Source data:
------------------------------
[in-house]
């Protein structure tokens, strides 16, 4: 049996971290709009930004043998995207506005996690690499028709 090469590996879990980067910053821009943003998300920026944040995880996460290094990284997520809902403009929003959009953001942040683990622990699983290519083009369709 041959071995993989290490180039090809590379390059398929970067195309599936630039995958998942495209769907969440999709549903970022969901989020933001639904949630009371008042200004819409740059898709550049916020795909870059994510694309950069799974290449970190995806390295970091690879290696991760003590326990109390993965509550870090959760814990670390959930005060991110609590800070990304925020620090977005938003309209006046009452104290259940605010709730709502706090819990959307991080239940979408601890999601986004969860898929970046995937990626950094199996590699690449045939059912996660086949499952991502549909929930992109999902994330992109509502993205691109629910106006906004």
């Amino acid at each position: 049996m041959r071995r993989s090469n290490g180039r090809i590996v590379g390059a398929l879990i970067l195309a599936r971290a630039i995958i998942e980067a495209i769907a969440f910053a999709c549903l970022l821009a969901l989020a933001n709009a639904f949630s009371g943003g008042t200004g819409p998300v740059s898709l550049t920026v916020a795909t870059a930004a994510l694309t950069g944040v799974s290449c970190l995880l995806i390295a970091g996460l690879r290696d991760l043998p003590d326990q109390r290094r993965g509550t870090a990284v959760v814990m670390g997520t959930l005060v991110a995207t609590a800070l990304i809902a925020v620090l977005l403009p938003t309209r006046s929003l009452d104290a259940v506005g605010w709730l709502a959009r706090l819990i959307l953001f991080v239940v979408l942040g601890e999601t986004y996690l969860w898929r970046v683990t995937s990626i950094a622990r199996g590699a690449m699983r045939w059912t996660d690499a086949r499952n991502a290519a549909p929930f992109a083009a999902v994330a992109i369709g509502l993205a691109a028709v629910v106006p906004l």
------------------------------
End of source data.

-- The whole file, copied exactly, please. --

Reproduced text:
[in-house]
């Protein structure tokens, strides 16, 4: 049996971290709009930004043998995207506005996690690499028709 090469590996879990980067910053821009943003998300920026944040995880996460290094990284997520809902403009929003959009953001942040683990622990699983290519083009369709 041959071995993989290490180039090809590379390059398929970067195309599936630039995958998942495209769907969440999709549903970022969901989020933001639904949630009371008042200004819409740059898709550049916020795909870059994510694309950069799974290449970190995806390295970091690879290696991760003590326990109390993965509550870090959760814990670390959930005060991110609590800070990304925020620090977005938003309209006046009452104290259940605010709730709502706090819990959307991080239940979408601890999601986004969860898929970046995937990626950094199996590699690449045939059912996660086949499952991502549909929930992109999902994330992109509502993205691109629910106006906004």
């Amino acid at each position: 049996m041959r071995r993989s090469n290490g180039r090809i590996v590379g390059a398929l879990i970067l195309a599936r971290a630039i995958i998942e980067a495209i769907a969440f910053a999709c549903l970022l821009a969901l989020a933001n709009a639904f949630s009371g943003g008042t200004g819409p998300v740059s898709l550049t920026v916020a795909t870059a930004a994510l694309t950069g944040v799974s290449c970190l995880l995806i390295a970091g996460l690879r290696d991760l043998p003590d326990q109390r290094r993965g509550t870090a990284v959760v814990m670390g997520t959930l005060v991110a995207t609590a800070l990304i809902a925020v620090l977005l403009p938003t309209r006046s929003l009452d104290a259940v506005g605010w709730l709502a959009r706090l819990i959307l953001f991080v239940v979408l942040g601890e999601t986004y996690l969860w898929r970046v683990t995937s990626i950094a622990r199996g590699a690449m699983r045939w059912t996660d690499a086949r499952n991502a290519a549909p929930f992109a083009a999902v994330a992109i369709g509502l993205a691109a028709v629910v106006p906004l």